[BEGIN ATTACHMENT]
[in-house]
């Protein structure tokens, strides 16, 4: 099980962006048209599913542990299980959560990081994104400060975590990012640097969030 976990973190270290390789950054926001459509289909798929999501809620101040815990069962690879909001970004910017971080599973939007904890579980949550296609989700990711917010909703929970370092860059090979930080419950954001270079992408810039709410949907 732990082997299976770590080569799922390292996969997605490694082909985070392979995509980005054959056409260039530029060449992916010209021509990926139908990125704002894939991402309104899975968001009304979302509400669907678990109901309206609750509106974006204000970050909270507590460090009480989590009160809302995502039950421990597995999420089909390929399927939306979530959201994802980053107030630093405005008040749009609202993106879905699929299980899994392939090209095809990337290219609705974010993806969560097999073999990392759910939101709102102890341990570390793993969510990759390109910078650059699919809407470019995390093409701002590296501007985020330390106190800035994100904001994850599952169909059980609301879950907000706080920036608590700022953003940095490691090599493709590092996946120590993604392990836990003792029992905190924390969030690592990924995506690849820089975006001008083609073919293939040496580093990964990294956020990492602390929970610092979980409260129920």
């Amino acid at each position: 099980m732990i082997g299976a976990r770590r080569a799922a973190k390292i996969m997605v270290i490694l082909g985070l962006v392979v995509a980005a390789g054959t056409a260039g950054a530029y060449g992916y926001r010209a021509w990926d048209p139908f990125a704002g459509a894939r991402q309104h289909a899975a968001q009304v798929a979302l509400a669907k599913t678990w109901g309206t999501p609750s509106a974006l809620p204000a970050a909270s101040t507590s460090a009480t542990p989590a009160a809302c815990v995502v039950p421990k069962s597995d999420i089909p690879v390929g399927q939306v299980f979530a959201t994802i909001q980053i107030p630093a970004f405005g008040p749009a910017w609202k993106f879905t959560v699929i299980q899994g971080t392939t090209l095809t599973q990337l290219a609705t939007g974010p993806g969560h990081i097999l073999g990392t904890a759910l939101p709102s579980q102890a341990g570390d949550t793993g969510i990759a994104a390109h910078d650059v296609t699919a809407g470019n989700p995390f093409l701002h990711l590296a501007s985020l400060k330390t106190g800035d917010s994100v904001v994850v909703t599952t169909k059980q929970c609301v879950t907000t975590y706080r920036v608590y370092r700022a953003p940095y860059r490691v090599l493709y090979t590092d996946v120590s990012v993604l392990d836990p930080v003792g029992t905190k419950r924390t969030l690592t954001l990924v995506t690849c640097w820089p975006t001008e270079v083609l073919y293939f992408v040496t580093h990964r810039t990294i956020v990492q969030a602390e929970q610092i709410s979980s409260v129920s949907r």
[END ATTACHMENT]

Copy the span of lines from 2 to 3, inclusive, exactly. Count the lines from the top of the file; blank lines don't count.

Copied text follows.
């Protein structure tokens, strides 16, 4: 099980962006048209599913542990299980959560990081994104400060975590990012640097969030 976990973190270290390789950054926001459509289909798929999501809620101040815990069962690879909001970004910017971080599973939007904890579980949550296609989700990711917010909703929970370092860059090979930080419950954001270079992408810039709410949907 732990082997299976770590080569799922390292996969997605490694082909985070392979995509980005054959056409260039530029060449992916010209021509990926139908990125704002894939991402309104899975968001009304979302509400669907678990109901309206609750509106974006204000970050909270507590460090009480989590009160809302995502039950421990597995999420089909390929399927939306979530959201994802980053107030630093405005008040749009609202993106879905699929299980899994392939090209095809990337290219609705974010993806969560097999073999990392759910939101709102102890341990570390793993969510990759390109910078650059699919809407470019995390093409701002590296501007985020330390106190800035994100904001994850599952169909059980609301879950907000706080920036608590700022953003940095490691090599493709590092996946120590993604392990836990003792029992905190924390969030690592990924995506690849820089975006001008083609073919293939040496580093990964990294956020990492602390929970610092979980409260129920």
């Amino acid at each position: 099980m732990i082997g299976a976990r770590r080569a799922a973190k390292i996969m997605v270290i490694l082909g985070l962006v392979v995509a980005a390789g054959t056409a260039g950054a530029y060449g992916y926001r010209a021509w990926d048209p139908f990125a704002g459509a894939r991402q309104h289909a899975a968001q009304v798929a979302l509400a669907k599913t678990w109901g309206t999501p609750s509106a974006l809620p204000a970050a909270s101040t507590s460090a009480t542990p989590a009160a809302c815990v995502v039950p421990k069962s597995d999420i089909p690879v390929g399927q939306v299980f979530a959201t994802i909001q980053i107030p630093a970004f405005g008040p749009a910017w609202k993106f879905t959560v699929i299980q899994g971080t392939t090209l095809t599973q990337l290219a609705t939007g974010p993806g969560h990081i097999l073999g990392t904890a759910l939101p709102s579980q102890a341990g570390d949550t793993g969510i990759a994104a390109h910078d650059v296609t699919a809407g470019n989700p995390f093409l701002h990711l590296a501007s985020l400060k330390t106190g800035d917010s994100v904001v994850v909703t599952t169909k059980q929970c609301v879950t907000t975590y706080r920036v608590y370092r700022a953003p940095y860059r490691v090599l493709y090979t590092d996946v120590s990012v993604l392990d836990p930080v003792g029992t905190k419950r924390t969030l690592t954001l990924v995506t690849c640097w820089p975006t001008e270079v083609l073919y293939f992408v040496t580093h990964r810039t990294i956020v990492q969030a602390e929970q610092i709410s979980s409260v129920s949907r």